By Michael E. Miller
By Ryan Yousefi
By Kyle Munzenrieder
By Sabrina Rodriguez
By Michael E. Miller
By Carlos Suarez De Jesus
By Luther Campbell
By Kyle Munzenrieder
Every few years the cultural margins throw up an album that suddenly clears the air, announcing not just a new Zeitgeist but a fresh generation of music consumers coming of age. Critics scramble to evaluate the new sonic terrain while record company executives begin frantically waving contracts in the presumed direction of this heretofore untapped demographic. Once the dust has settled, and most of these newly signed acts have flopped, the music industry picks itself up, licks its wounds, and settles back into its more accustomed state of self-satisfaction. Until the next go-round.
The year 1991 gave us Nirvana's Nevermind (rock and roll is back!); 1996 gave us the postmodern, cut-and-paste soundscapes of DJ Shadow's Endtroducing ...(rock and roll is dead!); while 2001 delivered the unabashedly retro guitar riffs of the Strokes' Is This It (rock and roll is back!). The fallout from DJ Danger Mouse'sThe Grey Album, this season's biz phenomenon, remains a bit more ambiguous.
During a panel at last week's M3 dance music conference in Miami Beach, Danger Mouse (Brian Burton to his Los Angeles roommate) seemed positively bewildered by the explosion of international attention he was receiving. Just before Christmas he'd taken a vocals-only version of Jay-Z's recent The Black Album, released by the rapper's own Roc-A-Fella label in a bid to encourage buzz-building remix efforts, and wholly fused it with the Beatles' 1968 White Album. The end result, one of those you-got-your-chocolate-in-my-peanut-butter moments, was something altogether greater than the sum of its parts.
"This record was not going to be about taking The Beatles and slapping Jay-Z on top of it," Danger Mouse explained to the rapt crowd before him. Strip-mining the White Album during a two-and-a-half-week bedroom studio session, "I was trying to find rhythms to match Jay-Z's cadence.... I was trying to find a drum kick, a snare, the right guitar note in the same key. It was like trying to put a puzzle back together again."
In this "deconstruction/reconstruction," Paul McCartney's voice softly mourning "Mother Nature's Son" eerily circles Jay-Z's own mother as originally heard in his "December 4th"; Jay-Z himself declaims furiously over the swelling organ and wobbly acoustic pluckings of "Long, Long, Long" while his lascivious lyrics on "Change Clothes" seem even more lewd when riding the looped harpsichord from the Beatles' "Piggies." Here the sharp whack of drumsticks from Ringo Starr on "Happiness Is a Warm Gun," there the wheezing harmonica riff from "Rocky Raccoon."
It's all downright astonishing, and not simply because of its conceptual audacity.More than an experiment, Danger Mouse put great care into making sure each song works, that the Fab Four's music and Jay-Z's rapping organically complement each other. For rock fans, who undoubtedly have their own personal set of associations with the Beatles' most emotionally raw collection, The Grey Albumis a chance to revisit that inner world with virgin ears. Orthodox hip-hop fans, most of whom rarely encounter samples outside of vintage soul, appear to be having much the same enthusiastic reaction.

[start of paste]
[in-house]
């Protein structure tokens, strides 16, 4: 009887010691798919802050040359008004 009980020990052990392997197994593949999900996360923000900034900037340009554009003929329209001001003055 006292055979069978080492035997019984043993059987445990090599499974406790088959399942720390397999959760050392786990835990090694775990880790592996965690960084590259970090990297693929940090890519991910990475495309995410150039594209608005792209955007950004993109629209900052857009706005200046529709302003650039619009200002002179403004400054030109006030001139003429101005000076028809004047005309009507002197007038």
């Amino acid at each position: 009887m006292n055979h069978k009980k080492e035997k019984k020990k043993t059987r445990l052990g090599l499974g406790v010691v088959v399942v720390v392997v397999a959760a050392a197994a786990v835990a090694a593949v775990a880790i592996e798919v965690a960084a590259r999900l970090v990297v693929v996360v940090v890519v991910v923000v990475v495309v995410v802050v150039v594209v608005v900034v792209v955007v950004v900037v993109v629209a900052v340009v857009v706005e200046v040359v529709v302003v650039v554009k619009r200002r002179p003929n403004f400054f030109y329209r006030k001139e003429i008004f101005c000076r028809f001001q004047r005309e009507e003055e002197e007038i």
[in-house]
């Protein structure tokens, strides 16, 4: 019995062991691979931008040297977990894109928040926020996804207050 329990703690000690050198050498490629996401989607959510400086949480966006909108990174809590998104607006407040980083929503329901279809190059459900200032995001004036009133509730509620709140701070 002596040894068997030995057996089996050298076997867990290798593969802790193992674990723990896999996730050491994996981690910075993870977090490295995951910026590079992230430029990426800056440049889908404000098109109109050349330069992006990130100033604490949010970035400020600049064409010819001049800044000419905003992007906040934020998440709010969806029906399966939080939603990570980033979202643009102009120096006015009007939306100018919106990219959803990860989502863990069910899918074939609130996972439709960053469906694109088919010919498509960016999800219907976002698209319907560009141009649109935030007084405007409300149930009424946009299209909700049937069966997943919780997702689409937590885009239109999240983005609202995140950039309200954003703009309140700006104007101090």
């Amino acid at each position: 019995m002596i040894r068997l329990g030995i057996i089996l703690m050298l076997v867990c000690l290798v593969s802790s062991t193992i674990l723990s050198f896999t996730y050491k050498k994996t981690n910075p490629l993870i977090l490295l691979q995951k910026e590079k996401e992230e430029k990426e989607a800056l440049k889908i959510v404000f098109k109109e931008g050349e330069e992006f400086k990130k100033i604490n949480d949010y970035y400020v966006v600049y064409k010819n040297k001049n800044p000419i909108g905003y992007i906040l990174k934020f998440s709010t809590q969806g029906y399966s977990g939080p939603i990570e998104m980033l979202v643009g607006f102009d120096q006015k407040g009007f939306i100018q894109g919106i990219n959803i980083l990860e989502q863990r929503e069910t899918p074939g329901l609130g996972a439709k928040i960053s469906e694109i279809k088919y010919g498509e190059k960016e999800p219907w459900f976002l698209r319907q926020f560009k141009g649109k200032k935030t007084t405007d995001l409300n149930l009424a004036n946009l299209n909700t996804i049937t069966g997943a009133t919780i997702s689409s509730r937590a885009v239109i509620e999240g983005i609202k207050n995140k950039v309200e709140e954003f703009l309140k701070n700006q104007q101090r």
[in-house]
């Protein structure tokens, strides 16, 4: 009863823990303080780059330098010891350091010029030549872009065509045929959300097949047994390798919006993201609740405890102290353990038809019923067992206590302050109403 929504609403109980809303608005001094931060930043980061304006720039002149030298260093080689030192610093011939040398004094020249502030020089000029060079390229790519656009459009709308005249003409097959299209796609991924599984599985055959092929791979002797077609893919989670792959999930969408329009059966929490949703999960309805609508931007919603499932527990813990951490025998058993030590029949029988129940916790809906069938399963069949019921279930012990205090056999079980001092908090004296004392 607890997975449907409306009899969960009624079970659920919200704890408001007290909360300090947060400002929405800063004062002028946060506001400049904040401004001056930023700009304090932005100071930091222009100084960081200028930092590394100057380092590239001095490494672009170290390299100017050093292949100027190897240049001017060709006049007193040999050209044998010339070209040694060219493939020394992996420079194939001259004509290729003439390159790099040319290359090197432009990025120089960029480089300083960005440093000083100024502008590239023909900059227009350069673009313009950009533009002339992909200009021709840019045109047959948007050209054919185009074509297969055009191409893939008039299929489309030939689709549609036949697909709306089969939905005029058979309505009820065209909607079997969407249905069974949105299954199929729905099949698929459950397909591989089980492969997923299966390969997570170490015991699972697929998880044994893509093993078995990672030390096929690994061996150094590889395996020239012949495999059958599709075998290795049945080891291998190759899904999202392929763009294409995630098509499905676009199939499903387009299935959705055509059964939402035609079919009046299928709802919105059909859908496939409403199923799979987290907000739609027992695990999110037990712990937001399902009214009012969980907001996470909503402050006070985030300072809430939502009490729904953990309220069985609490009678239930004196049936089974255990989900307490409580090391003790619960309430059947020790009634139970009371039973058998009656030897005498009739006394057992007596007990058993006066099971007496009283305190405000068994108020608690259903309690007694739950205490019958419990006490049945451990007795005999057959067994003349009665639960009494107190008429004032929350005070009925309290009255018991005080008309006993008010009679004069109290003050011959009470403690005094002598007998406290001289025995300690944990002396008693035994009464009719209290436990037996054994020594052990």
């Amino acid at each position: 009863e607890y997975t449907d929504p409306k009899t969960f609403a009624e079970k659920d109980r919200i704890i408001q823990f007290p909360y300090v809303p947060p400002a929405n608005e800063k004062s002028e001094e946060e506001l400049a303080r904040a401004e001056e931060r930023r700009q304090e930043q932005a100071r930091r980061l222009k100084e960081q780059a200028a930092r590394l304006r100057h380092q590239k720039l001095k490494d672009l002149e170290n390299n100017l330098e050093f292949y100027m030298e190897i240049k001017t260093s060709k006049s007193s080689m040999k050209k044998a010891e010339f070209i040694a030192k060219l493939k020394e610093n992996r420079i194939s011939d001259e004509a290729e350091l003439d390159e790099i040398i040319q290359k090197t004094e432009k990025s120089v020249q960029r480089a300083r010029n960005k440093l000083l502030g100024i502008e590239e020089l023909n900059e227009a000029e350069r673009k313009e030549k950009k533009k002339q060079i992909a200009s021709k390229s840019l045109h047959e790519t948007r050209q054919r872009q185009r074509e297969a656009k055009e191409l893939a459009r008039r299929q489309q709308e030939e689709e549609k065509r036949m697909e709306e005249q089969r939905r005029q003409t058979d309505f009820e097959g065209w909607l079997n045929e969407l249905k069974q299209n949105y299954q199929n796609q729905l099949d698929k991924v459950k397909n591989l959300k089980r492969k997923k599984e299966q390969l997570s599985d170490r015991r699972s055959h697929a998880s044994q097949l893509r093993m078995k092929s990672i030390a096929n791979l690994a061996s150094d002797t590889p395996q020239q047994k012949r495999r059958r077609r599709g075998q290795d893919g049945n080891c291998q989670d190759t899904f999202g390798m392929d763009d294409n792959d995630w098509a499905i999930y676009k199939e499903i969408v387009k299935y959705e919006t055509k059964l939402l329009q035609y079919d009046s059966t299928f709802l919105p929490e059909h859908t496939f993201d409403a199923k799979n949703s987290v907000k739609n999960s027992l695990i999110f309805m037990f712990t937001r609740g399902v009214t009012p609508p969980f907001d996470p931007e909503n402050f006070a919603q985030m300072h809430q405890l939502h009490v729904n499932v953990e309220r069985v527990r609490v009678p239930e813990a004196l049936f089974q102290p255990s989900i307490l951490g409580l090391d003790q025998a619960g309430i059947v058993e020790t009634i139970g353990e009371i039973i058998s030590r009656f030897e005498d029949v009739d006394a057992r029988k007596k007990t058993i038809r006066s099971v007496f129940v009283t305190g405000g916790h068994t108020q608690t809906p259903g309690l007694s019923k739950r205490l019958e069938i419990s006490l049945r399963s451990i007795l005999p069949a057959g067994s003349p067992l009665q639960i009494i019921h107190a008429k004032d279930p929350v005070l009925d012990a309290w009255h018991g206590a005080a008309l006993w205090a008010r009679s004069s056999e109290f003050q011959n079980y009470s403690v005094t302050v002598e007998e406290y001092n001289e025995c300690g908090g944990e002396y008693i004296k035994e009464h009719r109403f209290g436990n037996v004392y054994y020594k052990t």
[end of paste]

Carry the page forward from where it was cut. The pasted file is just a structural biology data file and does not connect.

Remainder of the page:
Lawyers at EMI, the Beatles' record label, have been less impressed, apropos their policy of steadfastly refusing to license the group's music for sampling -- to anyone, for any amount of money.
This wasn't the first time someone had attempted to graft a slice of Beatlemania. In fact, given EMI's reputation for litigating at even the hint of a forbidden Beatles sample, the band's music has become something of a holy grail for many electronic artists. The 1996 unearthing of a furiously pounding "Strawberry Fields Forever" outtake on the group's Anthology 2 made its way into many a DJ's club set, from the Chemical Brothers to Fatboy Slim; by officially releasing a promo-only vinyl version of that track -- ready-made for turntable scientists -- EMI almost seemed to be daring DJs to respond. And this past summer a ghostly snippet of "Blackbird" was married to a trippy two-step shuffle that became something of an underground hit in London -- at least for the handful of people who could find the cryptically unmarked record.
Danger Mouse's effort, though, seemed particularly bold. He hadn't just lifted a piece here or there. He'd used an entireBeatles album -- make that a double album -- to fashion an entirely new album: The small run of Grey Albumcopies he'd made for friends and a handful of specialty shops were quickly met by EMI with a cease-and-desist order.
"At that point, it had nothing to do with me anymore," Danger Mouse laughed. Thanks to Internet file sharing, copies of his handiwork were rapidly spreading around the globe. CNN, MTV, NPR, and the BBC were all featuring it -- and then things got really big.
Downhill Battle, an online outfit dedicated to challenging copyright law, saw the perfect grist for its ideological mill: Free The Grey Album! They organized "Grey Tuesday" this past February 24, enlisting nearly 200 sympathetic Websites to offer downloads of The Grey Album for 24 hours, absolutely gratis, complete with customized artwork for your home-burned CD. With only a quarter of those sites' technical documentation available, the New York Times estimated that more than 30,000 copies of the CD were downloaded that day. Downhill Battle puts the total at more than 100,000 -- and counting. In the face of all this viruslike activity, the latest round of cease-and-desist letters from EMI just seemed futile.